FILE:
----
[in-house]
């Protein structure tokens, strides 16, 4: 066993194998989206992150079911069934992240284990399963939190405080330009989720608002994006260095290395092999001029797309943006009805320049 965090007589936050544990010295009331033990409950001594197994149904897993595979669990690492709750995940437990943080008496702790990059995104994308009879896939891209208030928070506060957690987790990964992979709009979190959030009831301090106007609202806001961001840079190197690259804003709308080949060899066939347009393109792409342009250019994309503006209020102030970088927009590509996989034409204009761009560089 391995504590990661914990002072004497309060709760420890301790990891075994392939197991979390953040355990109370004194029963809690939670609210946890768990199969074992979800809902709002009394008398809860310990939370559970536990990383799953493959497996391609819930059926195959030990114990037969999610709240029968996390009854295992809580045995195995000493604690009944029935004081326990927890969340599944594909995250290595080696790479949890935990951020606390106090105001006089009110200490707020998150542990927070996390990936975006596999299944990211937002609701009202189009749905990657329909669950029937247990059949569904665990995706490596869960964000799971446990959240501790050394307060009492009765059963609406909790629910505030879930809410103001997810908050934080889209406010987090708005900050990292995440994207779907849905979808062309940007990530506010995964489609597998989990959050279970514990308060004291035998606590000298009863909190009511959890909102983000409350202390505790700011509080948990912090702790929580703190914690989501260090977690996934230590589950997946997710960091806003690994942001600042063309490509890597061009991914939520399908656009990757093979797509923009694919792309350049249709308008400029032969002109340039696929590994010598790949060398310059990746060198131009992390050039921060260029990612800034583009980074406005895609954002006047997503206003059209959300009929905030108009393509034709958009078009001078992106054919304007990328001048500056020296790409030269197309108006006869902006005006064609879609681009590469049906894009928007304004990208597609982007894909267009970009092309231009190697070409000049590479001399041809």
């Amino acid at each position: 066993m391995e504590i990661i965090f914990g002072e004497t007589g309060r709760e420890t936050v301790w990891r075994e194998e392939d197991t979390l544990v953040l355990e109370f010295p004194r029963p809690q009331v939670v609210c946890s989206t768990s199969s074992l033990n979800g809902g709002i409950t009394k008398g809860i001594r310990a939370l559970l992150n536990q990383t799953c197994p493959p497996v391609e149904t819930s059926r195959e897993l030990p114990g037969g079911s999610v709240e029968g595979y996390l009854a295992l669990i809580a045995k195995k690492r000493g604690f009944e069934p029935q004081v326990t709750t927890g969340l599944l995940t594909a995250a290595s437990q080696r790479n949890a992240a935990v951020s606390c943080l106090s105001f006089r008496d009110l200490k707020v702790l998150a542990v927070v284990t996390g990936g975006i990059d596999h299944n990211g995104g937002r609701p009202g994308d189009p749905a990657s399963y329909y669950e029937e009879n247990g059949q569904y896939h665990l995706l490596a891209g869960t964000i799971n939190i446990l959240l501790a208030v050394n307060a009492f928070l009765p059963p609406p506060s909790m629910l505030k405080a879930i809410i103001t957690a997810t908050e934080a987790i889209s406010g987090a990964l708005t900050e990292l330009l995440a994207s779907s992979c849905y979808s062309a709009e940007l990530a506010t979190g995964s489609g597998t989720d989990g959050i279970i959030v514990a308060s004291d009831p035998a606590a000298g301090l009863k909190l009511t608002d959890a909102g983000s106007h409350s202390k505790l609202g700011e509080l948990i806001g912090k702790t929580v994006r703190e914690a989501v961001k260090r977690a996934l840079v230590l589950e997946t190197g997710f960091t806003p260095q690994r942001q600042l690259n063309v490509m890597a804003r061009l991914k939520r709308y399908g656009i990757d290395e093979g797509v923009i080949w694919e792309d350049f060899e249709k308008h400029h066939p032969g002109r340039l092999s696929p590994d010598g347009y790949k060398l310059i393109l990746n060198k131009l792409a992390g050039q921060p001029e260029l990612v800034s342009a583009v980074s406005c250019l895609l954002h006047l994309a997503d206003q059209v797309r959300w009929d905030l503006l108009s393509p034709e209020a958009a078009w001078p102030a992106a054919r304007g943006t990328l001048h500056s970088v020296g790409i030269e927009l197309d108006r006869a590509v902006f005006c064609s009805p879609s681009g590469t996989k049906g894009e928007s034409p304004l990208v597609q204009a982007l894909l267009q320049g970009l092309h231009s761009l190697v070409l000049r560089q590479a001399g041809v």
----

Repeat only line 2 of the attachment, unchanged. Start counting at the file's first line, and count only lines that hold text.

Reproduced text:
């Protein structure tokens, strides 16, 4: 066993194998989206992150079911069934992240284990399963939190405080330009989720608002994006260095290395092999001029797309943006009805320049 965090007589936050544990010295009331033990409950001594197994149904897993595979669990690492709750995940437990943080008496702790990059995104994308009879896939891209208030928070506060957690987790990964992979709009979190959030009831301090106007609202806001961001840079190197690259804003709308080949060899066939347009393109792409342009250019994309503006209020102030970088927009590509996989034409204009761009560089 391995504590990661914990002072004497309060709760420890301790990891075994392939197991979390953040355990109370004194029963809690939670609210946890768990199969074992979800809902709002009394008398809860310990939370559970536990990383799953493959497996391609819930059926195959030990114990037969999610709240029968996390009854295992809580045995195995000493604690009944029935004081326990927890969340599944594909995250290595080696790479949890935990951020606390106090105001006089009110200490707020998150542990927070996390990936975006596999299944990211937002609701009202189009749905990657329909669950029937247990059949569904665990995706490596869960964000799971446990959240501790050394307060009492009765059963609406909790629910505030879930809410103001997810908050934080889209406010987090708005900050990292995440994207779907849905979808062309940007990530506010995964489609597998989990959050279970514990308060004291035998606590000298009863909190009511959890909102983000409350202390505790700011509080948990912090702790929580703190914690989501260090977690996934230590589950997946997710960091806003690994942001600042063309490509890597061009991914939520399908656009990757093979797509923009694919792309350049249709308008400029032969002109340039696929590994010598790949060398310059990746060198131009992390050039921060260029990612800034583009980074406005895609954002006047997503206003059209959300009929905030108009393509034709958009078009001078992106054919304007990328001048500056020296790409030269197309108006006869902006005006064609879609681009590469049906894009928007304004990208597609982007894909267009970009092309231009190697070409000049590479001399041809």